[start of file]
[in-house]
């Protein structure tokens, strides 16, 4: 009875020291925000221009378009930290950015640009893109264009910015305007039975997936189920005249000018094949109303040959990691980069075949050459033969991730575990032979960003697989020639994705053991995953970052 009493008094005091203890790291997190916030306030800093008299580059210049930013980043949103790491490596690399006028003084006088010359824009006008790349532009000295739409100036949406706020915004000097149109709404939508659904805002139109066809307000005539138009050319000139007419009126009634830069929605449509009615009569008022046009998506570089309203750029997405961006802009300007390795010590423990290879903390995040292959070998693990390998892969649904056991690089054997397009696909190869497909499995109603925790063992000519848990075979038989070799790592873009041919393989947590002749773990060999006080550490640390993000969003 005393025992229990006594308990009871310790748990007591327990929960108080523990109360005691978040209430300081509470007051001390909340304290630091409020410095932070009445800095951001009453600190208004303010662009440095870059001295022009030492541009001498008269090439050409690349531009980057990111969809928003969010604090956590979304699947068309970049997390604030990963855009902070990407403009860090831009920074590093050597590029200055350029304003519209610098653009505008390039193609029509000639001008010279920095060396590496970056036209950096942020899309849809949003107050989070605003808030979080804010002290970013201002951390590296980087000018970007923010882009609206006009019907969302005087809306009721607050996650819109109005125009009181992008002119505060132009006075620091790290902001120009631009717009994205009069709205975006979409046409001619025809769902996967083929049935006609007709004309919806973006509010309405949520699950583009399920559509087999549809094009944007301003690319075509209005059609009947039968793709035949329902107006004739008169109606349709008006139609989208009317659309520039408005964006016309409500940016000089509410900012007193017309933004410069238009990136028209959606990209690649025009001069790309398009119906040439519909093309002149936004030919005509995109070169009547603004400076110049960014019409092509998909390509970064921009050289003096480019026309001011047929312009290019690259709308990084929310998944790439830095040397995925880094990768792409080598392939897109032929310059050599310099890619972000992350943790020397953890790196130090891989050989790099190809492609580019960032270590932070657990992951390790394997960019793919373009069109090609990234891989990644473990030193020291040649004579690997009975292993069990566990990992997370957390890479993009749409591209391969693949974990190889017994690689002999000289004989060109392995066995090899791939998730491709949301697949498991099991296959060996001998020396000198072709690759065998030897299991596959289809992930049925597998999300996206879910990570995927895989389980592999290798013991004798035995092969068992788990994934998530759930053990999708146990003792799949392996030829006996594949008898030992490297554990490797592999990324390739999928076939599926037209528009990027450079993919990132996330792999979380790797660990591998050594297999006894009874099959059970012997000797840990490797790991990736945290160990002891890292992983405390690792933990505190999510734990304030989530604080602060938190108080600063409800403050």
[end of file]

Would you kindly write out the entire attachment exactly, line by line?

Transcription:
[in-house]
């Protein structure tokens, strides 16, 4: 009875020291925000221009378009930290950015640009893109264009910015305007039975997936189920005249000018094949109303040959990691980069075949050459033969991730575990032979960003697989020639994705053991995953970052 009493008094005091203890790291997190916030306030800093008299580059210049930013980043949103790491490596690399006028003084006088010359824009006008790349532009000295739409100036949406706020915004000097149109709404939508659904805002139109066809307000005539138009050319000139007419009126009634830069929605449509009615009569008022046009998506570089309203750029997405961006802009300007390795010590423990290879903390995040292959070998693990390998892969649904056991690089054997397009696909190869497909499995109603925790063992000519848990075979038989070799790592873009041919393989947590002749773990060999006080550490640390993000969003 005393025992229990006594308990009871310790748990007591327990929960108080523990109360005691978040209430300081509470007051001390909340304290630091409020410095932070009445800095951001009453600190208004303010662009440095870059001295022009030492541009001498008269090439050409690349531009980057990111969809928003969010604090956590979304699947068309970049997390604030990963855009902070990407403009860090831009920074590093050597590029200055350029304003519209610098653009505008390039193609029509000639001008010279920095060396590496970056036209950096942020899309849809949003107050989070605003808030979080804010002290970013201002951390590296980087000018970007923010882009609206006009019907969302005087809306009721607050996650819109109005125009009181992008002119505060132009006075620091790290902001120009631009717009994205009069709205975006979409046409001619025809769902996967083929049935006609007709004309919806973006509010309405949520699950583009399920559509087999549809094009944007301003690319075509209005059609009947039968793709035949329902107006004739008169109606349709008006139609989208009317659309520039408005964006016309409500940016000089509410900012007193017309933004410069238009990136028209959606990209690649025009001069790309398009119906040439519909093309002149936004030919005509995109070169009547603004400076110049960014019409092509998909390509970064921009050289003096480019026309001011047929312009290019690259709308990084929310998944790439830095040397995925880094990768792409080598392939897109032929310059050599310099890619972000992350943790020397953890790196130090891989050989790099190809492609580019960032270590932070657990992951390790394997960019793919373009069109090609990234891989990644473990030193020291040649004579690997009975292993069990566990990992997370957390890479993009749409591209391969693949974990190889017994690689002999000289004989060109392995066995090899791939998730491709949301697949498991099991296959060996001998020396000198072709690759065998030897299991596959289809992930049925597998999300996206879910990570995927895989389980592999290798013991004798035995092969068992788990994934998530759930053990999708146990003792799949392996030829006996594949008898030992490297554990490797592999990324390739999928076939599926037209528009990027450079993919990132996330792999979380790797660990591998050594297999006894009874099959059970012997000797840990490797790991990736945290160990002891890292992983405390690792933990505190999510734990304030989530604080602060938190108080600063409800403050």